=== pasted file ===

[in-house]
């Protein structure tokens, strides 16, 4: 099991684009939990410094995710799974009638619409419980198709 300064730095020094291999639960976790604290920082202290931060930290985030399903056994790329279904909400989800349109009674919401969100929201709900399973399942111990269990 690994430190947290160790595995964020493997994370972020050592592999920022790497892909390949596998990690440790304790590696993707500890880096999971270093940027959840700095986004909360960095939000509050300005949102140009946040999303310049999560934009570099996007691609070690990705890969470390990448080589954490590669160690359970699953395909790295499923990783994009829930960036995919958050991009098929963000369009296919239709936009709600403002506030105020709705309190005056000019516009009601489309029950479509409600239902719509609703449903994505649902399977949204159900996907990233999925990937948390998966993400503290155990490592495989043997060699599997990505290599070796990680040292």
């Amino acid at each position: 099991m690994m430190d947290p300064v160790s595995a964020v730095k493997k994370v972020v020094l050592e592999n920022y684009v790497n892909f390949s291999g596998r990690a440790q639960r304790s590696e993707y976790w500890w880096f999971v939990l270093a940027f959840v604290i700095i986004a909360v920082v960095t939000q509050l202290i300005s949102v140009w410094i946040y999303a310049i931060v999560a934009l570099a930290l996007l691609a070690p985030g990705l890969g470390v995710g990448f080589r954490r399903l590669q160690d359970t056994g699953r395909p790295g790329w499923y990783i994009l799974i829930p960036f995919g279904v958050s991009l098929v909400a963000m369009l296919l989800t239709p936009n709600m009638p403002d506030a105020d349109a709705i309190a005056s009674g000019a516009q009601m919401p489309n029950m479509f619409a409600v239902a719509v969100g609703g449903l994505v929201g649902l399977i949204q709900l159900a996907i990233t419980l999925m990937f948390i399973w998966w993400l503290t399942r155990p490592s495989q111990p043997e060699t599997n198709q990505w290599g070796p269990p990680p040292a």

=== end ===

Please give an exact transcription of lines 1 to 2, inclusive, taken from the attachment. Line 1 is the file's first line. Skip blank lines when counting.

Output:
[in-house]
């Protein structure tokens, strides 16, 4: 099991684009939990410094995710799974009638619409419980198709 300064730095020094291999639960976790604290920082202290931060930290985030399903056994790329279904909400989800349109009674919401969100929201709900399973399942111990269990 690994430190947290160790595995964020493997994370972020050592592999920022790497892909390949596998990690440790304790590696993707500890880096999971270093940027959840700095986004909360960095939000509050300005949102140009946040999303310049999560934009570099996007691609070690990705890969470390990448080589954490590669160690359970699953395909790295499923990783994009829930960036995919958050991009098929963000369009296919239709936009709600403002506030105020709705309190005056000019516009009601489309029950479509409600239902719509609703449903994505649902399977949204159900996907990233999925990937948390998966993400503290155990490592495989043997060699599997990505290599070796990680040292």